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Substantial resources are being devoted to identify candidate genes for complex mental and behavioral disorders through inclusion of environmental exposures following the report of an interaction between the serotonin transporter linked polymorphic region (5-HTTLPR) and stressful life events on an increased risk of major depression.
To conduct a meta-analysis of the interaction between the serotonin transporter gene and stressful life events on depression using both published data and individual-level original data.
Search of PubMed, EMBASE, and PsycINFO databases through March 2009 yielded 26 studies of which 14 met criteria for the meta-analysis.
Criteria for studies for the meta-analyses included published data on the association between 5-HTTLPR genotype (SS, SL, or LL), number of stressful life events (0, 1, 2, ≥3) or equivalent, and a categorical measure of depression defined by the Diagnostic and Statistical Manual of Mental Disorders (Fourth Edition) or the International Statistical Classification of Diseases, 10th Revision (ICD-10) or use of a cut point to define depression from standardized rating scales. To maximize our ability to use a common framework for variable definition, we also requested original data from all studies published prior to 2008 that met inclusion criteria. Of the 14 studies included in the meta-analysis, 10 were also included in a second sex-specific meta-analysis of original individual-level data.
Logistic regression was used to estimate the effects of the number of short alleles at 5-HTTLPR, the number of stressful life events, and their interaction on depression. Odds ratios (ORs) and 95% confidence intervals (CIs) were calculated separately for each study and then weighted averages of the individual estimates were obtained using random-effects meta-analysis. Both sex-combined and sex-specific meta-analyses were conducted. Of a total of 14 250 participants, 1769 were classified as having depression; 12 481 as not having depression.
In the meta-analysis of published data, the number of stressful life events was significantly associated with depression (OR, 1.41; 95% CI,1.25-1.57). No association was found between 5-HTTLPR genotype and depression in any of the individual studies nor in the weighted average (OR, 1.05; 95% CI, 0.98-1.13) and no interaction effect between genotype and stressful life events on depression was observed (OR, 1.01; 95% CI, 0.94-1.10). Comparable results were found in the sex-specific meta-analysis of individual-level data.
This meta-analysis yielded no evidence that the serotonin transporter genotype alone or in interaction with stressful life events is associated with an elevated risk of depression in men alone, women alone, or in both sexes combined.
The successful statistical identification and independent replication of numerous genetic markers in association studies have confirmed the utility of the genome-wide approach for the detection of genetic markers for complex disorders.1,2 However, recent genome-wide association studies have also indicated that most common genetic risks, at least when studied individually, are modest in magnitude, with relative risks in the range of 1.3 or less.2 This suggests that complex disorders result from the combination of numerous individual genetic and environmental contributors, with the potential for interactions among them. However, there is a lack of consensus regarding whether gene × gene or gene × environment interactions should be examined at the stage of gene detection or only after a gene effect has been clearly identified and replicated.3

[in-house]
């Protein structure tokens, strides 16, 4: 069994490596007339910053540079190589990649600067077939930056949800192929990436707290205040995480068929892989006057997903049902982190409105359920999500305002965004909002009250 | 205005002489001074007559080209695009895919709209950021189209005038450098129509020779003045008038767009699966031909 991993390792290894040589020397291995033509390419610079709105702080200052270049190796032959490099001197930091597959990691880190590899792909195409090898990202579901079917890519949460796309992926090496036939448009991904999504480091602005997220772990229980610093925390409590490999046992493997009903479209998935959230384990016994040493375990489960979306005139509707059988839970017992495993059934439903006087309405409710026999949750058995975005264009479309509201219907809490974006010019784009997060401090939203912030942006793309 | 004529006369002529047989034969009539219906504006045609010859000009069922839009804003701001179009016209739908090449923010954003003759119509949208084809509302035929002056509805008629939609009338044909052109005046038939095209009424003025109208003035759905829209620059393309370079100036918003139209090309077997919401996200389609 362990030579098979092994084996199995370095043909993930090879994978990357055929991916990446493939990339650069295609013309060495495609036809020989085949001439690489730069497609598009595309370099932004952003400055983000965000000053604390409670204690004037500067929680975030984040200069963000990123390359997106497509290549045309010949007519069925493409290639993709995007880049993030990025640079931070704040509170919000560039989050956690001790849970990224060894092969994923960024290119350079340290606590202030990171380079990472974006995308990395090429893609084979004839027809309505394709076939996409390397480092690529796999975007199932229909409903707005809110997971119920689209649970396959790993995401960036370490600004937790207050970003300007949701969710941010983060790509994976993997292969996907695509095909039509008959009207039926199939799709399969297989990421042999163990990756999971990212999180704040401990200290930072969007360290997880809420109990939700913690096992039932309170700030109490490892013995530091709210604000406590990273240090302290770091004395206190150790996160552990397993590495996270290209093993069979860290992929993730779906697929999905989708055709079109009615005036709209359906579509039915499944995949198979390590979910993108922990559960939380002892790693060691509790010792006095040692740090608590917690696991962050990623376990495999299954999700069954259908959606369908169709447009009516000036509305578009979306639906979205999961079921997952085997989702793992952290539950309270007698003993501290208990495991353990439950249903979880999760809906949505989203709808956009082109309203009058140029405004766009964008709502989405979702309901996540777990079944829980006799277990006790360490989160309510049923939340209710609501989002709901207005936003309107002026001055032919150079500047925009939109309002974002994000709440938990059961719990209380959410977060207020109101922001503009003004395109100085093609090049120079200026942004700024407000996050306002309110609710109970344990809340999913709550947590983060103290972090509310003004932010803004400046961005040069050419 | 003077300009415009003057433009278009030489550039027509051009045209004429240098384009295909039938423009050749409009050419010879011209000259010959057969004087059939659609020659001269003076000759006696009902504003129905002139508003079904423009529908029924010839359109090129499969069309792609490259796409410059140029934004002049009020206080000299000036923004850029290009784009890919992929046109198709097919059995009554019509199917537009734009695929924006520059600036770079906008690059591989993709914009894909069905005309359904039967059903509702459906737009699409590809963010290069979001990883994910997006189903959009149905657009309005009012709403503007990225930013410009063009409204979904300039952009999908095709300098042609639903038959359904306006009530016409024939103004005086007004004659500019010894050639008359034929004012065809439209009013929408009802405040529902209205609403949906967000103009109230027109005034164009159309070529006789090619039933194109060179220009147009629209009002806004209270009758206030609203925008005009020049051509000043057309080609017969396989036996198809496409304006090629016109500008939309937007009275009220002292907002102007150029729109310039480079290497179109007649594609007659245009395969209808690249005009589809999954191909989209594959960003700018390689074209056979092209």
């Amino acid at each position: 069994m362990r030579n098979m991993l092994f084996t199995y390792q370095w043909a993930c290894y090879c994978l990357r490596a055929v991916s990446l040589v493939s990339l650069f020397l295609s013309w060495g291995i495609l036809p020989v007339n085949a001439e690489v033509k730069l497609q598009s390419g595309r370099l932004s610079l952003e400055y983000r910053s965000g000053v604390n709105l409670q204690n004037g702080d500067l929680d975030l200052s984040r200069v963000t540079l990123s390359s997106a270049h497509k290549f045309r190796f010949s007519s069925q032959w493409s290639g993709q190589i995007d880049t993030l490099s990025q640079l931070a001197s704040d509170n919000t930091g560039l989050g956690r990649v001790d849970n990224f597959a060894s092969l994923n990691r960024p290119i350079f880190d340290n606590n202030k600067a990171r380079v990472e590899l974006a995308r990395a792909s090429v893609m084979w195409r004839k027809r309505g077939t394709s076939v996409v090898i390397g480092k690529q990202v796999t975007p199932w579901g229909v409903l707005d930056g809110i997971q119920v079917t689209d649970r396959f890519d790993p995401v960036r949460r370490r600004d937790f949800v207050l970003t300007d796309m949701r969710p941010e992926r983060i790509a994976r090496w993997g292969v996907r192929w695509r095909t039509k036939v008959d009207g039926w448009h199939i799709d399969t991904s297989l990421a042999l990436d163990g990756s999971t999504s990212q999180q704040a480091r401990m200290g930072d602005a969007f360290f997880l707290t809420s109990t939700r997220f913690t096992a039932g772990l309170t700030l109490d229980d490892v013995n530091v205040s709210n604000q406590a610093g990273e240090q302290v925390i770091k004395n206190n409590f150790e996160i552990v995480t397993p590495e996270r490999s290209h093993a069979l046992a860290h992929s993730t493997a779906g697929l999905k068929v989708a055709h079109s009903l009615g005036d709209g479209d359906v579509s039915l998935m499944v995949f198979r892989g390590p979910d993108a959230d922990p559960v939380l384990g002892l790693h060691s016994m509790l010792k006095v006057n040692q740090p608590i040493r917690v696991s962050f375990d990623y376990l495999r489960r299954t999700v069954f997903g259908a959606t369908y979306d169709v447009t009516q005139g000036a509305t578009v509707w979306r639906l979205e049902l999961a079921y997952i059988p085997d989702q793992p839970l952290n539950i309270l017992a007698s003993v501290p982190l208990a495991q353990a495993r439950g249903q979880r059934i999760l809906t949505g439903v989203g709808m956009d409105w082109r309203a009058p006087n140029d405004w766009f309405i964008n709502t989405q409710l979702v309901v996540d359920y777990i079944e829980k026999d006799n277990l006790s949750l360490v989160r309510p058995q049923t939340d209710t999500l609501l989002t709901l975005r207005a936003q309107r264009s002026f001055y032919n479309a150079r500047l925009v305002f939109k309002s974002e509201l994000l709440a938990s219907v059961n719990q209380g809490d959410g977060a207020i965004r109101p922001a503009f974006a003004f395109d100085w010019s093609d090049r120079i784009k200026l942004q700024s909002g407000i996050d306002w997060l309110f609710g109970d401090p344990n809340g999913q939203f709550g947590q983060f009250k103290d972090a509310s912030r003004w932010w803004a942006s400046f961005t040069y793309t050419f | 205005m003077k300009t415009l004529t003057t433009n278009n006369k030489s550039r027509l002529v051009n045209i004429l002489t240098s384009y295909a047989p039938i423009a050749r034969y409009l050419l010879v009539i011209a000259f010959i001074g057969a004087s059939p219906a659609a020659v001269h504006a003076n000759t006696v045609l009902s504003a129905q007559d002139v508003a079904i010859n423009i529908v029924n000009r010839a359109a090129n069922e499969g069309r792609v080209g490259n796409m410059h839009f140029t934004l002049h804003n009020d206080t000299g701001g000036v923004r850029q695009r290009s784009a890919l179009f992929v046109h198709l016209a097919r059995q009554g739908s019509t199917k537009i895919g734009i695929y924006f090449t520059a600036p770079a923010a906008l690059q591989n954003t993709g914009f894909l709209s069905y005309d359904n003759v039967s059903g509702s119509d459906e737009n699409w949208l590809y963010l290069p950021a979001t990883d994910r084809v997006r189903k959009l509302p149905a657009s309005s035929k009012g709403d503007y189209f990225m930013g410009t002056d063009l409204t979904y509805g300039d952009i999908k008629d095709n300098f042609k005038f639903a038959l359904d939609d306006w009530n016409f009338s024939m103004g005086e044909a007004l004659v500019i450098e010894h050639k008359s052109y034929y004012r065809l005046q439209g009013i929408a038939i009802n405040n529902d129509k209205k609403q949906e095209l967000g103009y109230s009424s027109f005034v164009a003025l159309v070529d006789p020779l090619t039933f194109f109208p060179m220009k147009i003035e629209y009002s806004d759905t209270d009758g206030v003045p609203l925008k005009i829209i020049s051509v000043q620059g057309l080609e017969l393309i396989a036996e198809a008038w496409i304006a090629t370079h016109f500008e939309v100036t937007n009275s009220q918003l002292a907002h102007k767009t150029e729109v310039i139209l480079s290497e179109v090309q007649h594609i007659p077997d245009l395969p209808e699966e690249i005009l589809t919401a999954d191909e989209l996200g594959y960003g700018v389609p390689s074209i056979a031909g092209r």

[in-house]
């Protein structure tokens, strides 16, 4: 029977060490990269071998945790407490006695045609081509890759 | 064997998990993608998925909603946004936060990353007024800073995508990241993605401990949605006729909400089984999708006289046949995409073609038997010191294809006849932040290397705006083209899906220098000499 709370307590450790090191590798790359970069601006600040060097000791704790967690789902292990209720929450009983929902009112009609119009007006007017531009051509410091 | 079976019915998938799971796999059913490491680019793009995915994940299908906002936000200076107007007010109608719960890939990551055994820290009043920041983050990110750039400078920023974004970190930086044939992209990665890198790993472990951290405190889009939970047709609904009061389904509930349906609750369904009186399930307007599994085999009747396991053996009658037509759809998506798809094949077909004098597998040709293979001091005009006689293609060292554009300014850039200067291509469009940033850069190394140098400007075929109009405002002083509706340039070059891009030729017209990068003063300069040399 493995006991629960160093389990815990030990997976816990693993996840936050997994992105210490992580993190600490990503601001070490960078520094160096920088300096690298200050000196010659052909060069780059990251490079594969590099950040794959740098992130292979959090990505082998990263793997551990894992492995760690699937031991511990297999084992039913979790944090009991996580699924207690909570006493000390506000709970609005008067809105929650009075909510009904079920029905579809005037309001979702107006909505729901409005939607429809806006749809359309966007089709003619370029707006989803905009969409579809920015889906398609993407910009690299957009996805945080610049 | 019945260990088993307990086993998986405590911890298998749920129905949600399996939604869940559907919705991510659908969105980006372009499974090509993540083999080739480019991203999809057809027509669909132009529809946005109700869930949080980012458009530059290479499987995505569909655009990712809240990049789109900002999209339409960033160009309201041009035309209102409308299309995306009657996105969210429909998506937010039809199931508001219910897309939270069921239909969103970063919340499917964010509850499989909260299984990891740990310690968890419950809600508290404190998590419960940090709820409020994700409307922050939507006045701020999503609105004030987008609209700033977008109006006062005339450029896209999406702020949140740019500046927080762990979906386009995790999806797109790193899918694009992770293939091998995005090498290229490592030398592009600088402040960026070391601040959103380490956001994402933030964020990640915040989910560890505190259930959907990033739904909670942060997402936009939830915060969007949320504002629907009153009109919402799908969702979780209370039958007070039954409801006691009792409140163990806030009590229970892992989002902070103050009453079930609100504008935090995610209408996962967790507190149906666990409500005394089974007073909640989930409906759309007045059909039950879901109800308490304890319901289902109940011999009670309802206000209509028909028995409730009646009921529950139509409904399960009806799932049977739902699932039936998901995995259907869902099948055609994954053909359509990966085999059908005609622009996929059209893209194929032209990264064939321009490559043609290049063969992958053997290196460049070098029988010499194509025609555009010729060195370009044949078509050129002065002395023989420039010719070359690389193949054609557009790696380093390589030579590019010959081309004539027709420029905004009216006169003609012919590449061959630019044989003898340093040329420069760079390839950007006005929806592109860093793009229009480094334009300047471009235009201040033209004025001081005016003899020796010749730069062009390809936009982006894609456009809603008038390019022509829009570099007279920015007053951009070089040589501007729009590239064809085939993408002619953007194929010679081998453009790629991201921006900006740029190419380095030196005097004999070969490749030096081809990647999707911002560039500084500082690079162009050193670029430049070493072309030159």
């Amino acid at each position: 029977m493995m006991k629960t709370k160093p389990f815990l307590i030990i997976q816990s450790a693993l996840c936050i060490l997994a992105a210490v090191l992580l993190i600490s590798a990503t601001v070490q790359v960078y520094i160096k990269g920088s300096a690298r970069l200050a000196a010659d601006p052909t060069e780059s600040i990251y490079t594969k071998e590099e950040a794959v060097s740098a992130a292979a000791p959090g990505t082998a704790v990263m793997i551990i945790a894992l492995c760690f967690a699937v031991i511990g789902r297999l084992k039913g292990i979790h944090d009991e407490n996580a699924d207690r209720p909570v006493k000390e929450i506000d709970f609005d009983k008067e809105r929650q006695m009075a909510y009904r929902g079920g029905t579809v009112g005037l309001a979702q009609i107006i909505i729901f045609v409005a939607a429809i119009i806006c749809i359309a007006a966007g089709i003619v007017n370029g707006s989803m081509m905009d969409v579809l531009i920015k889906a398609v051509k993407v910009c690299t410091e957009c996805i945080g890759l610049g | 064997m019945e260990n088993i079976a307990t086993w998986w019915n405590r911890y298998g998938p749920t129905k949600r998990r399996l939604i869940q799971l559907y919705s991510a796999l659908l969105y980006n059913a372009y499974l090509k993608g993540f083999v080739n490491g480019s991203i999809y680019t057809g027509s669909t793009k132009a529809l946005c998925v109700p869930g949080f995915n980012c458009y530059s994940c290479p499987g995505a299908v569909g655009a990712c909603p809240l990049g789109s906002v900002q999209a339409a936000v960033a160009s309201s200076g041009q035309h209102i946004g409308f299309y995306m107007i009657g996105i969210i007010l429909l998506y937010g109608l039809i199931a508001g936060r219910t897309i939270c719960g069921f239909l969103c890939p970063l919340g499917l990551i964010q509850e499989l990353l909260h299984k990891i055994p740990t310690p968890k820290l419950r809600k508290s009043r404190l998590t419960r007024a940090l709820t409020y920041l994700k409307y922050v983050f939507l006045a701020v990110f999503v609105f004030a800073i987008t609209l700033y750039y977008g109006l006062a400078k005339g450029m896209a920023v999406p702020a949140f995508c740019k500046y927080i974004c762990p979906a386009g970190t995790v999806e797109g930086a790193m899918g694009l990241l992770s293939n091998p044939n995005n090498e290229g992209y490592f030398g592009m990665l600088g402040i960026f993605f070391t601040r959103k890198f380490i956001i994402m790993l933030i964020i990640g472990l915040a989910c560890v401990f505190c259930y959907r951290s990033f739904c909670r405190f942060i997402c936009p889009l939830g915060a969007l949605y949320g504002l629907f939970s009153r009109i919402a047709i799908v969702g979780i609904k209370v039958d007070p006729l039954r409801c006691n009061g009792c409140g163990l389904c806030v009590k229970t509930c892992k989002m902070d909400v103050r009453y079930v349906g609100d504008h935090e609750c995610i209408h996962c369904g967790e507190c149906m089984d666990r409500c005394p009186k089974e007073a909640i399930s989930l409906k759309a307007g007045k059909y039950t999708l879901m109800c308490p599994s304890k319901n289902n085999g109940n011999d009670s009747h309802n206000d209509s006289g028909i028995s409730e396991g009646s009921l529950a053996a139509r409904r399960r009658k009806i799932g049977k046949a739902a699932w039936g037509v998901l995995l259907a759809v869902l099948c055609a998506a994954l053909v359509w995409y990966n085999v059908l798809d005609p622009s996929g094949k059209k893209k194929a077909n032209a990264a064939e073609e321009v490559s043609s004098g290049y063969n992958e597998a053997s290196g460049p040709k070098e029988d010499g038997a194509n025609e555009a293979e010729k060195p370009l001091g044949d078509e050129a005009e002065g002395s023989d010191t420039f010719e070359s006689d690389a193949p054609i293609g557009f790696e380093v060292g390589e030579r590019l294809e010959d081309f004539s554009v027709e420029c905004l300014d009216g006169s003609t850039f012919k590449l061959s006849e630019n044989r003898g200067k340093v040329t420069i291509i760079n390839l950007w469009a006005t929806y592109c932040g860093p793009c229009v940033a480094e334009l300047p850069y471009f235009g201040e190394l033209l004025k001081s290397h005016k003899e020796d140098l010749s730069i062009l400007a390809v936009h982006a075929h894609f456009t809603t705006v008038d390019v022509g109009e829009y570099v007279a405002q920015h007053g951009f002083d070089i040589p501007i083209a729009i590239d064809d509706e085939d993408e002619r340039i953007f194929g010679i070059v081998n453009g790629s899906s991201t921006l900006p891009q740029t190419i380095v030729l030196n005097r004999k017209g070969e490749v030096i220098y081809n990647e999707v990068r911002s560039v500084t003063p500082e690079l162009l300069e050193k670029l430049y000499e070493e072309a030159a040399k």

Despite progress in risk gene identification for several complex diseases, few disorders have proven as resistant to robust gene finding as psychiatric illnesses. The slow rate of progress in psychiatry and behavioral sciences partly reflects a still-evolving classification system, absence of valid pathognomonic diagnostic markers, and lack of well-defined etiologic pathways.4 Although these disorders have long been assumed to result from some combination of genetic vulnerability and environmental exposure, direct evidence from a specific example has not been forthcoming. Few if any of the genes identified in candidate gene association studies of psychiatric disorders have withstood the test of replication5-7 and to date, genome-wide association studies of psychiatric disorders have also had limited success. In terms of environmental factors, however, stressful life events have been well-established as a risk factor for a range of mental disorders, most commonly major depression.8,9 It is therefore appropriate to consider gene identification studies in the context of this environmental risk factor and in particular the simultaneous consideration of both genetic and environmental agents.